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Impact of amoxicillin therapy on resistance selection in patients with community-acquired lower respiratory tract infections: a randomized, placebo-controlled study

Malhotra-Kumar, S, Van Heirstraeten, L, Coenen, S, Lammens, C, Adriaenssens, N, Kowalczyk, A, Godycki-Cwirko, M, Bielicka, Z, Hupkova, H, Lannering, C, Mölstad, S, Fernandez-Vandellos, P, Torres, A, Parizel, M, Ieven, M, Butler, Christopher C., Verheij, T, Little, P and Goossens, H 2016. Impact of amoxicillin therapy on resistance selection in patients with community-acquired lower respiratory tract infections: a randomized, placebo-controlled study. Journal of Antimicrobial Chemotherapy 71 (11) , pp. 3258-3267. 10.1093/jac/dkw234

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Abstract

Objectives To determine the effect of amoxicillin treatment on resistance selection in patients with community-acquired lower respiratory tract infections in a randomized, placebo-controlled trial. Methods Patients were prescribed amoxicillin 1 g, three times daily (n = 52) or placebo (n = 50) for 7 days. Oropharyngeal swabs obtained before, within 48 h post-treatment and at 28–35 days were assessed for proportions of amoxicillin-resistant (ARS; amoxicillin MIC ≥2 mg/L) and -non-susceptible (ANS; MIC ≥0.5 mg/L) streptococci. Alterations in amoxicillin MICs and in penicillin-binding-proteins were also investigated. ITT and PP analyses were conducted. Results ARS and ANS proportions increased 11- and 2.5-fold, respectively, within 48 h post-amoxicillin treatment compared with placebo [ARS mean increase (MI) 9.46, 95% CI 5.57–13.35; ANS MI 39.87, 95% CI 30.96–48.78; P < 0.0001 for both]. However, these differences were no longer significant at days 28–35 (ARS MI −3.06, 95% CI −7.34 to 1.21; ANS MI 4.91, 95% CI −4.79 to 14.62; P > 0.1588). ARS/ANS were grouped by pbp mutations. Group 1 strains exhibited significantly lower amoxicillin resistance (mean MIC 2.8 mg/L, 95% CI 2.6–3.1) than group 2 (mean MIC 9.3 mg/L, 95% CI 8.1–10.5; P < 0.0001). Group 2 strains predominated immediately post-treatment (61.07%) and although decreased by days 28–35 (30.71%), proportions remained higher than baseline (18.70%; P = 0.0004). Conclusions By utilizing oropharyngeal streptococci as model organisms this study provides the first prospective, experimental evidence that resistance selection in patients receiving amoxicillin is modest and short-lived, probably due to ‘fitness costs’ engendered by high-level resistance-conferring mutations. This evidence further supports European guidelines that recommend amoxicillin when an antibiotic is indicated for community-acquired lower respiratory tract infections.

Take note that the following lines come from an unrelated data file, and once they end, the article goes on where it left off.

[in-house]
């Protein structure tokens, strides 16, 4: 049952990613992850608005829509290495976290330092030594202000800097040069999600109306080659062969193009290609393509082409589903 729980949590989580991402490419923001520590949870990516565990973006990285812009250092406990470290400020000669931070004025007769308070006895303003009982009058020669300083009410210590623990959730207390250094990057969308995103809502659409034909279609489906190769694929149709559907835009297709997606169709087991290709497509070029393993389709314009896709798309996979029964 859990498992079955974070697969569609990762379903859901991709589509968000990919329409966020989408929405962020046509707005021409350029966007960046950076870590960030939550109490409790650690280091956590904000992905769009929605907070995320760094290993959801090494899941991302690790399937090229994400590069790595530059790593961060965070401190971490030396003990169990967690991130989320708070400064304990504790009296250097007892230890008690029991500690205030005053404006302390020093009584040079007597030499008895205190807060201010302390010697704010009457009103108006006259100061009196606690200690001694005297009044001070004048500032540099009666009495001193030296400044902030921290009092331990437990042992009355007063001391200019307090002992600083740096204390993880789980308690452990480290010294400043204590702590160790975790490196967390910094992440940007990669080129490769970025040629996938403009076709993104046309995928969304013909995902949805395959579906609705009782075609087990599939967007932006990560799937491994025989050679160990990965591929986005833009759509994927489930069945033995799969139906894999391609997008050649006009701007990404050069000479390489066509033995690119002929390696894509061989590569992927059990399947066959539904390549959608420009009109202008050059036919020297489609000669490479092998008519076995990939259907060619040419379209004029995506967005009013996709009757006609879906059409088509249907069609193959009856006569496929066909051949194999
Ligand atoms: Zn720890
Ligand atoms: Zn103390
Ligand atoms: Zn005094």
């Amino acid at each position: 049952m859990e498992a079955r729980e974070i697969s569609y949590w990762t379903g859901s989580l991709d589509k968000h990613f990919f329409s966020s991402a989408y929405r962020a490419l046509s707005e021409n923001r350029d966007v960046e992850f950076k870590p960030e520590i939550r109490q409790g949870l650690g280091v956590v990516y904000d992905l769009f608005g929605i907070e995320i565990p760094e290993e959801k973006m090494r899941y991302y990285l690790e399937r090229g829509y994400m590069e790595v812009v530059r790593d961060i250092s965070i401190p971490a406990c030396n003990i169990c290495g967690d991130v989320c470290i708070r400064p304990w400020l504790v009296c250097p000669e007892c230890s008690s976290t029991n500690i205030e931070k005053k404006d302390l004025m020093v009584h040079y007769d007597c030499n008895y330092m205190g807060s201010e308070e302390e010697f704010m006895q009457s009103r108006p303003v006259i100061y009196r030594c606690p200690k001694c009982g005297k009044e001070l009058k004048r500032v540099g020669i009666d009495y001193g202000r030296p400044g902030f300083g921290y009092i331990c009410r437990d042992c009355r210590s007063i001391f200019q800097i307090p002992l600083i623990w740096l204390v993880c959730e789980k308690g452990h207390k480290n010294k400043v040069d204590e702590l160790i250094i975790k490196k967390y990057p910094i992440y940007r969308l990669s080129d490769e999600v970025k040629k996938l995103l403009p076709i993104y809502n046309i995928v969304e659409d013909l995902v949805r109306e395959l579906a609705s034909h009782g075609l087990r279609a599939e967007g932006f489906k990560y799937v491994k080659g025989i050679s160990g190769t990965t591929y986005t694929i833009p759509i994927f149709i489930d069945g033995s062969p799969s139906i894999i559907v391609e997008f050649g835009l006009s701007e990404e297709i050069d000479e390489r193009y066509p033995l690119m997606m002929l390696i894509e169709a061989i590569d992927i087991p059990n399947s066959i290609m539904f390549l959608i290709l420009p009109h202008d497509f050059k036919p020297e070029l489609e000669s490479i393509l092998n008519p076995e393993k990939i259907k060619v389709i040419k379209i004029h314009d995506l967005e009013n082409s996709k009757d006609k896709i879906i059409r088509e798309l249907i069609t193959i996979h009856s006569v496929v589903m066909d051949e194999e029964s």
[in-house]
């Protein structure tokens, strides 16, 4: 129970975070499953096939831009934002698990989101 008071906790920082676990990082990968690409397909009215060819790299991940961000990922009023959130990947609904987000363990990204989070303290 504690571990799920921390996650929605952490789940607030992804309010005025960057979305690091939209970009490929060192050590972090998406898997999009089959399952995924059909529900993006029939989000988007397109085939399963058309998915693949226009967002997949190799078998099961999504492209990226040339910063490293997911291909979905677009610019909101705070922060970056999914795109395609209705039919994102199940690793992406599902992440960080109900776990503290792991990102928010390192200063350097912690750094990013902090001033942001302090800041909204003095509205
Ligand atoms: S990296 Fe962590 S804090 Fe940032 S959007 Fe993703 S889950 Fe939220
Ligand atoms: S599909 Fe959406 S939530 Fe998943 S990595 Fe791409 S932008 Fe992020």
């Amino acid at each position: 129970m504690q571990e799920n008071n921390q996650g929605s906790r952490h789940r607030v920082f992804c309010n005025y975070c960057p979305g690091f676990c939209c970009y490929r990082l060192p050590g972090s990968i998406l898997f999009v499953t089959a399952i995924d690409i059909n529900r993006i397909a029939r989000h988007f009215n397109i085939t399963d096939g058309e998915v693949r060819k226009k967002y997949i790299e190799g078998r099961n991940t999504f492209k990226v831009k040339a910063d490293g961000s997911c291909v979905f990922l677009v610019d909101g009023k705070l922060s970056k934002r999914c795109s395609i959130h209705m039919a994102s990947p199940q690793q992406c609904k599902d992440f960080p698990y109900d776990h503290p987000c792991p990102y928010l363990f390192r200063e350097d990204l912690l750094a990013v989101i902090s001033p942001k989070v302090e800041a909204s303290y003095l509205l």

Item Type: Article
Date Type: Publication
Status: Published
Schools: Medicine
Publisher: Oxford University Press
ISSN: 0305-7453
Date of Acceptance: 16 May 2016
Last Modified: 19 Jun 2019 09:44
URI: http://orca-mwe.cf.ac.uk/id/eprint/101783

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